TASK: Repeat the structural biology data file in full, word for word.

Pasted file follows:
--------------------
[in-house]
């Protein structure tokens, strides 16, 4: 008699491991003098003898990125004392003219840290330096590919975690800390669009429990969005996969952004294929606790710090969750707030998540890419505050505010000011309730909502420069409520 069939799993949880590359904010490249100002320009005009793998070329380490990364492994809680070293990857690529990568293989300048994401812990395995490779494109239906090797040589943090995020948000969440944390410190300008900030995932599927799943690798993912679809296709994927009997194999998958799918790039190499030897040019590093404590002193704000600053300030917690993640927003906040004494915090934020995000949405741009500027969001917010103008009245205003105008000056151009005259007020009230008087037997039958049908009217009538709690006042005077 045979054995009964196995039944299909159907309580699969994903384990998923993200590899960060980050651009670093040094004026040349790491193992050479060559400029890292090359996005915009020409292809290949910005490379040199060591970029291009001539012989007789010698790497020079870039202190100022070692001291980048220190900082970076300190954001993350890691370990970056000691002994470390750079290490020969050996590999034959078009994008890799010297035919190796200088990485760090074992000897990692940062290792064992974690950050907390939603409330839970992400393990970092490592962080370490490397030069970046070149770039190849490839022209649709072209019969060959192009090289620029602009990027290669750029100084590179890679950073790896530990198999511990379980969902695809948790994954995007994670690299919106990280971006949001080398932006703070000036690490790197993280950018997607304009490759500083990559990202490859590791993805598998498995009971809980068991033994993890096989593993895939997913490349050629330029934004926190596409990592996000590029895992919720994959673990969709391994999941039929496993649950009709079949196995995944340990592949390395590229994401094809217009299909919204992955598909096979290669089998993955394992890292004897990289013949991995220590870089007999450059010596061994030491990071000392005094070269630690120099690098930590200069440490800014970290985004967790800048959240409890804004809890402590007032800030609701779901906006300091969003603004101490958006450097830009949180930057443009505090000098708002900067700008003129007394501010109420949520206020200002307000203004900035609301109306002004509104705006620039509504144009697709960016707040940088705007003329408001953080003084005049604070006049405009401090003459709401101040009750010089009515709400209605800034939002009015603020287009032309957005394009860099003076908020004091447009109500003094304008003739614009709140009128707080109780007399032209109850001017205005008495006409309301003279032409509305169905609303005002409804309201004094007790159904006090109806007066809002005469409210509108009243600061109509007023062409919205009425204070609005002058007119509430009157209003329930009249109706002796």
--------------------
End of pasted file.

[in-house]
């Protein structure tokens, strides 16, 4: 008699491991003098003898990125004392003219840290330096590919975690800390669009429990969005996969952004294929606790710090969750707030998540890419505050505010000011309730909502420069409520 069939799993949880590359904010490249100002320009005009793998070329380490990364492994809680070293990857690529990568293989300048994401812990395995490779494109239906090797040589943090995020948000969440944390410190300008900030995932599927799943690798993912679809296709994927009997194999998958799918790039190499030897040019590093404590002193704000600053300030917690993640927003906040004494915090934020995000949405741009500027969001917010103008009245205003105008000056151009005259007020009230008087037997039958049908009217009538709690006042005077 045979054995009964196995039944299909159907309580699969994903384990998923993200590899960060980050651009670093040094004026040349790491193992050479060559400029890292090359996005915009020409292809290949910005490379040199060591970029291009001539012989007789010698790497020079870039202190100022070692001291980048220190900082970076300190954001993350890691370990970056000691002994470390750079290490020969050996590999034959078009994008890799010297035919190796200088990485760090074992000897990692940062290792064992974690950050907390939603409330839970992400393990970092490592962080370490490397030069970046070149770039190849490839022209649709072209019969060959192009090289620029602009990027290669750029100084590179890679950073790896530990198999511990379980969902695809948790994954995007994670690299919106990280971006949001080398932006703070000036690490790197993280950018997607304009490759500083990559990202490859590791993805598998498995009971809980068991033994993890096989593993895939997913490349050629330029934004926190596409990592996000590029895992919720994959673990969709391994999941039929496993649950009709079949196995995944340990592949390395590229994401094809217009299909919204992955598909096979290669089998993955394992890292004897990289013949991995220590870089007999450059010596061994030491990071000392005094070269630690120099690098930590200069440490800014970290985004967790800048959240409890804004809890402590007032800030609701779901906006300091969003603004101490958006450097830009949180930057443009505090000098708002900067700008003129007394501010109420949520206020200002307000203004900035609301109306002004509104705006620039509504144009697709960016707040940088705007003329408001953080003084005049604070006049405009401090003459709401101040009750010089009515709400209605800034939002009015603020287009032309957005394009860099003076908020004091447009109500003094304008003739614009709140009128707080109780007399032209109850001017205005008495006409309301003279032409509305169905609303005002409804309201004094007790159904006090109806007066809002005469409210509108009243600061109509007023062409919205009425204070609005002058007119509430009157209003329930009249109706002796």